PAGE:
16.30. Battn HQ and 1 platoon of A Coy now completely isolated and enfiladed by enemy's machine guns on both flanks. Position was hopeless and several casualties occurred. Battn HQ therefore withdrew to line left by Coy of the 5th Battn SOUTH STAFFORDSHIRE REGT.
     17.15. Enemy seeing attack developing on left of French front opened tremendous bombardment. Gas and high explosive shells of all calibres were fired. Heaviest barrage was on position occupied by Battn HQ and A Coy, valley soon full of gas.
     18.00. New positions sited on the side of road on east line, occupied and dug.
     19.00. Battn relieved by 5th Battn SOUTH STAFFORDSHIRE REGT.
     19.30. On relief Battn marched back to billets in FRESNOY LE GRAND.
     20.45. All in billets, tired out. Battn strength 10 officers, 230 fighting."

The part of the action underlined above is described in more details in the Battalion History. "Halfway from their starting point at Regnicourt stood a group of small houses ..... Lieut. Hawley decided to attack at once, and 'D' Company, making use of all the cover they could find, made their way up the hill and soon captured the house. ..... The two leading platoons of 'D' Company tried to continue their advance ... but beyond them the road ..... rose again to a ridge 300 yards further East and here the enemy were in considerable force.

Several gallant attempts to advance were frustrated by very heavy machine gun fire, and having lost Serjts. Bradshaw and Dimmocks killed and several others wounded, the Company was compelled to lying flat just beyond the houses. One little party had taken cover in a ditch along the roadside and were seen by a German machine gunner. The ditch became a death trap. Hodges and Longden, the runners, and Maw, the signaller were killed. ..... In half an hour this Company had lost 10 killed, 14 wounded and 1 prisoner."

Maybe it was in this heroic action that Clifford received the wounds from which he lost his life. The men named in the History are L/Sgt 240031 A.C. BRADSHAWSgt. 2935 William E. DIMMOCKS, Pt. 240173 Ernest HODGES, Pt. 241949 Robert LONGDEN and Pt. 40183 William MAW.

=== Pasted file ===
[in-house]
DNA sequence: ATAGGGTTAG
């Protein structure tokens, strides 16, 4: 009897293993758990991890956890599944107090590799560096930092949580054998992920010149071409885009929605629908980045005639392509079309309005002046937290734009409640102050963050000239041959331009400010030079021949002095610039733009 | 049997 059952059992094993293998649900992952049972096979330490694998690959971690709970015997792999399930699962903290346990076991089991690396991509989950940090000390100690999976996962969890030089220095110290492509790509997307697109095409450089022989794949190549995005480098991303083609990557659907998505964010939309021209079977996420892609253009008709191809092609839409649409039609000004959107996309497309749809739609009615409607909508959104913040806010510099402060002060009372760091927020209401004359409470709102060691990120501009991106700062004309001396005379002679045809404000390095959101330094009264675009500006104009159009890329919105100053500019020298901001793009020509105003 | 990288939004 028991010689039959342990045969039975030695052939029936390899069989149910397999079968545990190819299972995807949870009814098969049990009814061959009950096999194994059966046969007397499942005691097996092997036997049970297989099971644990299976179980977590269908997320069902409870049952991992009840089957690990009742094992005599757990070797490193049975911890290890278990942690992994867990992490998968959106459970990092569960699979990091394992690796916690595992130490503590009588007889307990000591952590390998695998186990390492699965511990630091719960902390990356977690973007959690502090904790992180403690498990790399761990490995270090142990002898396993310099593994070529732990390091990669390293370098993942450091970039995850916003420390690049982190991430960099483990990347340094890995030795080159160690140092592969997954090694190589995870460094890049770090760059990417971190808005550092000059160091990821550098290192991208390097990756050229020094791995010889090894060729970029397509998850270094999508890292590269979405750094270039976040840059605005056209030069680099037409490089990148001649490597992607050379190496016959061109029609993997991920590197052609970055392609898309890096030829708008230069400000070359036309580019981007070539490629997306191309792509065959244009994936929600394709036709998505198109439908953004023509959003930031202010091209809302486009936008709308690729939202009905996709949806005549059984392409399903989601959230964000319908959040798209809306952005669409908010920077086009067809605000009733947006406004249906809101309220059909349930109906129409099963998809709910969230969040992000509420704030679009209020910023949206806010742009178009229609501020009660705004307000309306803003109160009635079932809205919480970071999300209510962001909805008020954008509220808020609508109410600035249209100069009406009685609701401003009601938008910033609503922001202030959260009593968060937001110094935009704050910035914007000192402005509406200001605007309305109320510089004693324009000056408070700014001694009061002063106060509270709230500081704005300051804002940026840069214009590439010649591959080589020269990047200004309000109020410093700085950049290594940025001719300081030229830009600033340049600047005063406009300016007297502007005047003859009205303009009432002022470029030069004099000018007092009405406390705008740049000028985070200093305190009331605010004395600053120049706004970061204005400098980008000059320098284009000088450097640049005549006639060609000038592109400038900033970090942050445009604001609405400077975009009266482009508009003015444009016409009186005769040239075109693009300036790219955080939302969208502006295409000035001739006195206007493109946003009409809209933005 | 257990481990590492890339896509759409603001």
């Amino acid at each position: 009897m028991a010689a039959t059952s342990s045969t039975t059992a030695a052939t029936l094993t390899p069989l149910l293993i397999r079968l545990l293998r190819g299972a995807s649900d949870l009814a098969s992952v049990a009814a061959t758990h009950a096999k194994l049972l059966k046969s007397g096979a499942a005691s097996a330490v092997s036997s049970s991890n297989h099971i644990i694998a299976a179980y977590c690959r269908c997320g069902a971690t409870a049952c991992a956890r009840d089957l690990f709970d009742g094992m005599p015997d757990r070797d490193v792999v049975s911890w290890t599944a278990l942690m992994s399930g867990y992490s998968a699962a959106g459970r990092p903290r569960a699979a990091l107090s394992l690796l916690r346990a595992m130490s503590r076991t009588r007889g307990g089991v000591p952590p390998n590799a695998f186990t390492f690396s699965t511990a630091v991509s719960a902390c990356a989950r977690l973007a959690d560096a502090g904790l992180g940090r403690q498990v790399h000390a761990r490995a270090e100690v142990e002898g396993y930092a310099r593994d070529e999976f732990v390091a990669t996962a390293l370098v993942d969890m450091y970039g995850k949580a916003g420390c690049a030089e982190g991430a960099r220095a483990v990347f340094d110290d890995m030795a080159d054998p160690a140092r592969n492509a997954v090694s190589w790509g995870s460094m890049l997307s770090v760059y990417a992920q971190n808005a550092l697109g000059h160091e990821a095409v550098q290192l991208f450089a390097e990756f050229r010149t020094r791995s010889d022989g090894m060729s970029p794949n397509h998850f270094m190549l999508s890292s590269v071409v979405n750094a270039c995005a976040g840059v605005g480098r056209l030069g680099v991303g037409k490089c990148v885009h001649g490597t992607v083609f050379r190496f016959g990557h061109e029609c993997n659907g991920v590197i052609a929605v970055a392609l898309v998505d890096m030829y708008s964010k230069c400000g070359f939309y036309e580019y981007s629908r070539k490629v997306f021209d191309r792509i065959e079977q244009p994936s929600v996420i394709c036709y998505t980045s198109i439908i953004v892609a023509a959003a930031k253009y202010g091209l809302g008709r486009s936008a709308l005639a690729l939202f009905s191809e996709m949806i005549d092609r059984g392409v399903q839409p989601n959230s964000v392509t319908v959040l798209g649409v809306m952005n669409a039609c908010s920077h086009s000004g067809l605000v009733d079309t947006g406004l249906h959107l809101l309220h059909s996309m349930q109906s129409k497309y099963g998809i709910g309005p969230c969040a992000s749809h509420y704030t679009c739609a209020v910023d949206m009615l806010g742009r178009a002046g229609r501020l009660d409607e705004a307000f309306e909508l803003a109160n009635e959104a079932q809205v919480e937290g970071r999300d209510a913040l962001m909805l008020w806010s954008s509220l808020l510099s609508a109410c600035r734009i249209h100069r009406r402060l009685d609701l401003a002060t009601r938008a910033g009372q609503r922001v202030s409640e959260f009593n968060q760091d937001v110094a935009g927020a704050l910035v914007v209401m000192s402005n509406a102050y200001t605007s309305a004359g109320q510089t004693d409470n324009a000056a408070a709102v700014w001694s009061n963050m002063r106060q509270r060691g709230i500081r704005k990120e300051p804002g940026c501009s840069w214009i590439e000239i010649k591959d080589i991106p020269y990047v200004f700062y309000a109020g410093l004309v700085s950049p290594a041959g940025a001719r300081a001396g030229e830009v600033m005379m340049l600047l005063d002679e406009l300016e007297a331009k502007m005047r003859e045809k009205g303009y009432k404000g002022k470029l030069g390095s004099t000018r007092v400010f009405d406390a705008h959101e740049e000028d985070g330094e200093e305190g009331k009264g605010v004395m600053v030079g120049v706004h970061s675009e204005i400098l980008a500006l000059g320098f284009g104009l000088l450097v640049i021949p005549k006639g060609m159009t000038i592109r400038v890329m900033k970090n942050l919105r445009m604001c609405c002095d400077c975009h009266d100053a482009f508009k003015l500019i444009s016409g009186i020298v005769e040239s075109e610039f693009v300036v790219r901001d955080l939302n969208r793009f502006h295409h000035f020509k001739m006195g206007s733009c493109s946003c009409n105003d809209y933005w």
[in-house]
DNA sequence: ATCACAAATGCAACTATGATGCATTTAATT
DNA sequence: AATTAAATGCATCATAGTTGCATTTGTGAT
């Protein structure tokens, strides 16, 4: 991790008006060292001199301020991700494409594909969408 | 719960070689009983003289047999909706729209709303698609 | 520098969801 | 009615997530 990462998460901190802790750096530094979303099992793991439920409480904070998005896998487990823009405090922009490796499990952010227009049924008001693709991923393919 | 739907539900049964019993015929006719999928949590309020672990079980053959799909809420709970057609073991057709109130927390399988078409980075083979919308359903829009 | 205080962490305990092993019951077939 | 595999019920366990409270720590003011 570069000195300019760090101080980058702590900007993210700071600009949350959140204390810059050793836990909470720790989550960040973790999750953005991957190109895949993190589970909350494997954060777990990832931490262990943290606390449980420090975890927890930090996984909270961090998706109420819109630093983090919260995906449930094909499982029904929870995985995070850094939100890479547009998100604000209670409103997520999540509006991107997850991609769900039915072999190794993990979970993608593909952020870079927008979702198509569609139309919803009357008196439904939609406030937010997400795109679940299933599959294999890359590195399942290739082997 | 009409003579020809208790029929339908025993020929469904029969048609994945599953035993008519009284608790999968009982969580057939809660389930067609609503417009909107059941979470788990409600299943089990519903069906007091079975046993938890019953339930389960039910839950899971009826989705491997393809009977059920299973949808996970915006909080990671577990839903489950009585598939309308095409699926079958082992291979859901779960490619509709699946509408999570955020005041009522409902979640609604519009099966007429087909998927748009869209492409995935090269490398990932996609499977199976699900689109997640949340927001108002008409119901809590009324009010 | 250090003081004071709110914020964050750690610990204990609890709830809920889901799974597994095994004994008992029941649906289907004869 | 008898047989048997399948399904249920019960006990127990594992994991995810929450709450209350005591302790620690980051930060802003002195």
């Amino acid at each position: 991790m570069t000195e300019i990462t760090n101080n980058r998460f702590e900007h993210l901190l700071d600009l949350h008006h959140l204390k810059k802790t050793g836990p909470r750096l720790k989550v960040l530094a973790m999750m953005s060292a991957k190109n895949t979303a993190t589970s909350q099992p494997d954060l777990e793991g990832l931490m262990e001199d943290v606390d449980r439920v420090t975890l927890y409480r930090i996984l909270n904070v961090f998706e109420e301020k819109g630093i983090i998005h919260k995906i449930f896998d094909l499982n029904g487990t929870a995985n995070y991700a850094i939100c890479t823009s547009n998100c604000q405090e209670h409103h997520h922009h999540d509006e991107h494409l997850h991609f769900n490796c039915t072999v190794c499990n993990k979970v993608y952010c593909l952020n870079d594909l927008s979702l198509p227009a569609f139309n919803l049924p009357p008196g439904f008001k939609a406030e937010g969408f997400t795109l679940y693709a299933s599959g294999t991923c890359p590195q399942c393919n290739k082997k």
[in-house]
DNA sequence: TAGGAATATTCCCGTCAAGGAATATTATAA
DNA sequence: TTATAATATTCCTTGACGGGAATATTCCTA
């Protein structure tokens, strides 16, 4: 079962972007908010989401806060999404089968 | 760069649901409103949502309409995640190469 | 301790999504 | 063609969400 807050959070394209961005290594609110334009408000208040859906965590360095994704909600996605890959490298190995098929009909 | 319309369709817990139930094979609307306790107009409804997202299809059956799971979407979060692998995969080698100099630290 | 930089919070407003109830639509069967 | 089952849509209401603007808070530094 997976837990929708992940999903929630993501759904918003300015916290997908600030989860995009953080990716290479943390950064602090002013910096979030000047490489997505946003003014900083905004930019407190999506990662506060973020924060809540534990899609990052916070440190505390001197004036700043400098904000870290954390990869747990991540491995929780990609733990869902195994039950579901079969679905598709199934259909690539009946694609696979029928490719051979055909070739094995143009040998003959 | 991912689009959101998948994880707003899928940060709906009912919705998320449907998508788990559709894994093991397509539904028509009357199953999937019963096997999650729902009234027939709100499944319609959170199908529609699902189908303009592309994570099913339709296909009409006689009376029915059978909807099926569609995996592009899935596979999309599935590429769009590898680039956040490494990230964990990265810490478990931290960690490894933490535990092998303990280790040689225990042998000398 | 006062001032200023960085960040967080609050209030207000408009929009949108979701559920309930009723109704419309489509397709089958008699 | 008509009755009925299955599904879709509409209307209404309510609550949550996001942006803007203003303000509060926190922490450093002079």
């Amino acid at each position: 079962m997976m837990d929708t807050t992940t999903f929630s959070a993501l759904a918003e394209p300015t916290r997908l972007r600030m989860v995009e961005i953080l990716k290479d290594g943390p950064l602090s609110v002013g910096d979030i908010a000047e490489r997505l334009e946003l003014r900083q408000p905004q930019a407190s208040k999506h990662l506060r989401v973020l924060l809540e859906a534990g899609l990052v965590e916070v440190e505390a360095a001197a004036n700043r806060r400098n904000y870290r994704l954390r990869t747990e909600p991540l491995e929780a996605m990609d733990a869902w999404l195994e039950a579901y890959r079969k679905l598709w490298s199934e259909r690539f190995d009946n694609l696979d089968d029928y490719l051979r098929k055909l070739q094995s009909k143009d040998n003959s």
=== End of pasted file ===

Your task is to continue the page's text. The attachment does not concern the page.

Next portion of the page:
In the actions of the 9th - 12th October 20 men of Clifford's Battalion died in action, 17 of them on the 11th. Most are buried in Busigny Communal Cemetery. Clifford died of wounds the next day, and his Service Papers confirm that he was wounded "in the field" on the 11th. The 1/5th War Diary entry for 12th October 1918 just shows them at rest in billets, but with "58655 d.o.w" [i.e. Clifford's Service Number]. 

He was buried in the Cemetery at Fresnoy, near to where he died. Fresnoy-Le-Grand was evacuated by the enemy on the 9th October 1918, and occupied by the 46th (North Midland) and 6th Divisions. The Extension was made and used by the 46th Division in October 1918.

· I am grateful to Jonathan D'Hooghe for the photo of Clifford's grave
· I am also grateful to Martin McNeela and Adam Llewellyn for the extracts from the War Diary and Battalion History
· "The Fifth Leicestershire - A Record Of The 1/5th Battalion The Leicestershire Regiment, - T.F., During The War, 1914-1919." by John David Hills  
   (ASIN: B003VRZE0K )

Link to CWGC Record
Pt Clifford Mellor's grave
Inscription on Pt Clifford Mellor's grave